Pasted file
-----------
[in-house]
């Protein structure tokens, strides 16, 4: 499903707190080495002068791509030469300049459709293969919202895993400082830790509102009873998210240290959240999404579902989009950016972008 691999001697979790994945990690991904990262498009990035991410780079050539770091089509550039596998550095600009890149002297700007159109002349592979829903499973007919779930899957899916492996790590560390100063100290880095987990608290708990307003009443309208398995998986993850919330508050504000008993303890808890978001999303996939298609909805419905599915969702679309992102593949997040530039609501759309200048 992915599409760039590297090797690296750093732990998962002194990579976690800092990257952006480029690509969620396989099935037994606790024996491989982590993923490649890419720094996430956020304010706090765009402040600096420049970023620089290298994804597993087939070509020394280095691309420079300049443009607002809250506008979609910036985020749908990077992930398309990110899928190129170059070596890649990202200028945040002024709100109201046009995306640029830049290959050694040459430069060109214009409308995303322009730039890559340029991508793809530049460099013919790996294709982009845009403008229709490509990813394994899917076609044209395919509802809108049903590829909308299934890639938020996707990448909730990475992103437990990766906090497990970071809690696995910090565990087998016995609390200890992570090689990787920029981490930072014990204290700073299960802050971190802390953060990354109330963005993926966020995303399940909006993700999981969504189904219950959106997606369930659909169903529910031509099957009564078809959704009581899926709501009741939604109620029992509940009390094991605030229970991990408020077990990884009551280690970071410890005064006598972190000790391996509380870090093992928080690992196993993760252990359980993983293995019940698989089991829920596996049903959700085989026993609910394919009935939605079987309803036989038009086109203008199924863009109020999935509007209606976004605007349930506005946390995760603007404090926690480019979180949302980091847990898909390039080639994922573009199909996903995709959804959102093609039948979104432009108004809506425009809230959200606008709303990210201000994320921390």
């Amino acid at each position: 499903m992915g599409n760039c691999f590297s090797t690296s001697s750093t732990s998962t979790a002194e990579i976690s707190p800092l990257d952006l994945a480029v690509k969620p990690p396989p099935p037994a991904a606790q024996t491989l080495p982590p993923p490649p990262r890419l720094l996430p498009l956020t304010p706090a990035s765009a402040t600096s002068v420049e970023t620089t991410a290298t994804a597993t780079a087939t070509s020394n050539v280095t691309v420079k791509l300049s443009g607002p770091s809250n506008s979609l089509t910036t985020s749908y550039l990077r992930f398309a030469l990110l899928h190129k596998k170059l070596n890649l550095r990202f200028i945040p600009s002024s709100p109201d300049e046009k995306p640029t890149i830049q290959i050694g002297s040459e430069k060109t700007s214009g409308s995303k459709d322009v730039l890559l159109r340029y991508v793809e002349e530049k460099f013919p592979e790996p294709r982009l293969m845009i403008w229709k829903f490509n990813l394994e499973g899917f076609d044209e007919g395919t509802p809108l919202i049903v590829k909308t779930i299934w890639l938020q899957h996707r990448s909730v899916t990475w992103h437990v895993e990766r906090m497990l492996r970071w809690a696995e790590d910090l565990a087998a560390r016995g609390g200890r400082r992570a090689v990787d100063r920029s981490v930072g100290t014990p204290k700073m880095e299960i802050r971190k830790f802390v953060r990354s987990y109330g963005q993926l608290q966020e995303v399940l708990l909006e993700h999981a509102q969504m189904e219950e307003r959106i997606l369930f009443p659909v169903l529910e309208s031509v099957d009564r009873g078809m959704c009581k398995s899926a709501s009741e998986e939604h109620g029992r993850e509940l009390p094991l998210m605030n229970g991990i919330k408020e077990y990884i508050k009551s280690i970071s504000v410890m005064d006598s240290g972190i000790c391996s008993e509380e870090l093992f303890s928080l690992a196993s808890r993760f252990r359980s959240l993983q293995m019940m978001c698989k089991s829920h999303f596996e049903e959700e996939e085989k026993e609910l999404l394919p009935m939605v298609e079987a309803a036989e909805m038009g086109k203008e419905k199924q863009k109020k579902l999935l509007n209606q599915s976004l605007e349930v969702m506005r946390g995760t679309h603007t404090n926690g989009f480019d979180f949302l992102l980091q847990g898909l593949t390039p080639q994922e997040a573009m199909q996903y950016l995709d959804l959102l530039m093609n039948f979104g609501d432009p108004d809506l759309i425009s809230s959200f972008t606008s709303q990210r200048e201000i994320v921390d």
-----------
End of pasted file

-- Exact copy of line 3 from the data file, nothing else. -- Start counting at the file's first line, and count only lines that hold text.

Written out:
């Amino acid at each position: 499903m992915g599409n760039c691999f590297s090797t690296s001697s750093t732990s998962t979790a002194e990579i976690s707190p800092l990257d952006l994945a480029v690509k969620p990690p396989p099935p037994a991904a606790q024996t491989l080495p982590p993923p490649p990262r890419l720094l996430p498009l956020t304010p706090a990035s765009a402040t600096s002068v420049e970023t620089t991410a290298t994804a597993t780079a087939t070509s020394n050539v280095t691309v420079k791509l300049s443009g607002p770091s809250n506008s979609l089509t910036t985020s749908y550039l990077r992930f398309a030469l990110l899928h190129k596998k170059l070596n890649l550095r990202f200028i945040p600009s002024s709100p109201d300049e046009k995306p640029t890149i830049q290959i050694g002297s040459e430069k060109t700007s214009g409308s995303k459709d322009v730039l890559l159109r340029y991508v793809e002349e530049k460099f013919p592979e790996p294709r982009l293969m845009i403008w229709k829903f490509n990813l394994e499973g899917f076609d044209e007919g395919t509802p809108l919202i049903v590829k909308t779930i299934w890639l938020q899957h996707r990448s909730v899916t990475w992103h437990v895993e990766r906090m497990l492996r970071w809690a696995e790590d910090l565990a087998a560390r016995g609390g200890r400082r992570a090689v990787d100063r920029s981490v930072g100290t014990p204290k700073m880095e299960i802050r971190k830790f802390v953060r990354s987990y109330g963005q993926l608290q966020e995303v399940l708990l909006e993700h999981a509102q969504m189904e219950e307003r959106i997606l369930f009443p659909v169903l529910e309208s031509v099957d009564r009873g078809m959704c009581k398995s899926a709501s009741e998986e939604h109620g029992r993850e509940l009390p094991l998210m605030n229970g991990i919330k408020e077990y990884i508050k009551s280690i970071s504000v410890m005064d006598s240290g972190i000790c391996s008993e509380e870090l093992f303890s928080l690992a196993s808890r993760f252990r359980s959240l993983q293995m019940m978001c698989k089991s829920h999303f596996e049903e959700e996939e085989k026993e609910l999404l394919p009935m939605v298609e079987a309803a036989e909805m038009g086109k203008e419905k199924q863009k109020k579902l999935l509007n209606q599915s976004l605007e349930v969702m506005r946390g995760t679309h603007t404090n926690g989009f480019d979180f949302l992102l980091q847990g898909l593949t390039p080639q994922e997040a573009m199909q996903y950016l995709d959804l959102l530039m093609n039948f979104g609501d432009p108004d809506l759309i425009s809230s959200f972008t606008s709303q990210r200048e201000i994320v921390d």